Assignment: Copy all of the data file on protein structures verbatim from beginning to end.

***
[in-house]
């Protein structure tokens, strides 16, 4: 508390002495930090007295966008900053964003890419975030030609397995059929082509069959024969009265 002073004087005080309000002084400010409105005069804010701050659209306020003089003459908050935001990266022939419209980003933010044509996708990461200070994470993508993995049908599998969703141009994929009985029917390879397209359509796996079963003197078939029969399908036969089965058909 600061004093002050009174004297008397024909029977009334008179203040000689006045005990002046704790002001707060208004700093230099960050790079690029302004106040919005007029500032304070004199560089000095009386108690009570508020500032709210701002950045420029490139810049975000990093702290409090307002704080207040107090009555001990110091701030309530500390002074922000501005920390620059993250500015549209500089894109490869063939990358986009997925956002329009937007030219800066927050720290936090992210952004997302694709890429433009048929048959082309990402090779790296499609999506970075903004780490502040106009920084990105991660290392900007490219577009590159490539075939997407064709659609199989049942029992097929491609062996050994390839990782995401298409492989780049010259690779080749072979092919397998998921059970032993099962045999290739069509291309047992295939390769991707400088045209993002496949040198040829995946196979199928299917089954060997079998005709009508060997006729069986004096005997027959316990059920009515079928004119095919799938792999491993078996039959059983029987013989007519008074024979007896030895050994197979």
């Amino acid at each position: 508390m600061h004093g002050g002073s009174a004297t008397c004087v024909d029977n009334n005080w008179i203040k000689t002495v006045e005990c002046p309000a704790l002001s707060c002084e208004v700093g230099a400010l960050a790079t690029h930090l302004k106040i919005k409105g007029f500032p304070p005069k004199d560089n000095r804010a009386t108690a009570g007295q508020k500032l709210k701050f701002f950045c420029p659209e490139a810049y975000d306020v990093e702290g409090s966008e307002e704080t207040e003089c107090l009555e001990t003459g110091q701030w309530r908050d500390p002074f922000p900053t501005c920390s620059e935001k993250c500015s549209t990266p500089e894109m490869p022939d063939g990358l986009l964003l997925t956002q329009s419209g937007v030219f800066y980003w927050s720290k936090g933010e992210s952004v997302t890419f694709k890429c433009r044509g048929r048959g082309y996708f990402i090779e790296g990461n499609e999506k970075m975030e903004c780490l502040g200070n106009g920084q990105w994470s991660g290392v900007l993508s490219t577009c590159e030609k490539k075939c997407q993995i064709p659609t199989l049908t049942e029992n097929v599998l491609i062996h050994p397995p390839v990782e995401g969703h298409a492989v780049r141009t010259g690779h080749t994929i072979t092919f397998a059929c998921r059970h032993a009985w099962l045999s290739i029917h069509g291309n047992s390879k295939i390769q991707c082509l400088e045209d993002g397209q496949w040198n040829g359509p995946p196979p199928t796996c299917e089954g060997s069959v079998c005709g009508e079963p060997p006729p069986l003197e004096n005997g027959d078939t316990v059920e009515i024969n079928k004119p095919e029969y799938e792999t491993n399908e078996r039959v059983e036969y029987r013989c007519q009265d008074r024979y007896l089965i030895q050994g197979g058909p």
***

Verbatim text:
[in-house]
């Protein structure tokens, strides 16, 4: 508390002495930090007295966008900053964003890419975030030609397995059929082509069959024969009265 002073004087005080309000002084400010409105005069804010701050659209306020003089003459908050935001990266022939419209980003933010044509996708990461200070994470993508993995049908599998969703141009994929009985029917390879397209359509796996079963003197078939029969399908036969089965058909 600061004093002050009174004297008397024909029977009334008179203040000689006045005990002046704790002001707060208004700093230099960050790079690029302004106040919005007029500032304070004199560089000095009386108690009570508020500032709210701002950045420029490139810049975000990093702290409090307002704080207040107090009555001990110091701030309530500390002074922000501005920390620059993250500015549209500089894109490869063939990358986009997925956002329009937007030219800066927050720290936090992210952004997302694709890429433009048929048959082309990402090779790296499609999506970075903004780490502040106009920084990105991660290392900007490219577009590159490539075939997407064709659609199989049942029992097929491609062996050994390839990782995401298409492989780049010259690779080749072979092919397998998921059970032993099962045999290739069509291309047992295939390769991707400088045209993002496949040198040829995946196979199928299917089954060997079998005709009508060997006729069986004096005997027959316990059920009515079928004119095919799938792999491993078996039959059983029987013989007519008074024979007896030895050994197979």
């Amino acid at each position: 508390m600061h004093g002050g002073s009174a004297t008397c004087v024909d029977n009334n005080w008179i203040k000689t002495v006045e005990c002046p309000a704790l002001s707060c002084e208004v700093g230099a400010l960050a790079t690029h930090l302004k106040i919005k409105g007029f500032p304070p005069k004199d560089n000095r804010a009386t108690a009570g007295q508020k500032l709210k701050f701002f950045c420029p659209e490139a810049y975000d306020v990093e702290g409090s966008e307002e704080t207040e003089c107090l009555e001990t003459g110091q701030w309530r908050d500390p002074f922000p900053t501005c920390s620059e935001k993250c500015s549209t990266p500089e894109m490869p022939d063939g990358l986009l964003l997925t956002q329009s419209g937007v030219f800066y980003w927050s720290k936090g933010e992210s952004v997302t890419f694709k890429c433009r044509g048929r048959g082309y996708f990402i090779e790296g990461n499609e999506k970075m975030e903004c780490l502040g200070n106009g920084q990105w994470s991660g290392v900007l993508s490219t577009c590159e030609k490539k075939c997407q993995i064709p659609t199989l049908t049942e029992n097929v599998l491609i062996h050994p397995p390839v990782e995401g969703h298409a492989v780049r141009t010259g690779h080749t994929i072979t092919f397998a059929c998921r059970h032993a009985w099962l045999s290739i029917h069509g291309n047992s390879k295939i390769q991707c082509l400088e045209d993002g397209q496949w040198n040829g359509p995946p196979p199928t796996c299917e089954g060997s069959v079998c005709g009508e079963p060997p006729p069986l003197e004096n005997g027959d078939t316990v059920e009515i024969n079928k004119p095919e029969y799938e792999t491993n399908e078996r039959v059983e036969y029987r013989c007519q009265d008074r024979y007896l089965i030895q050994g197979g058909p």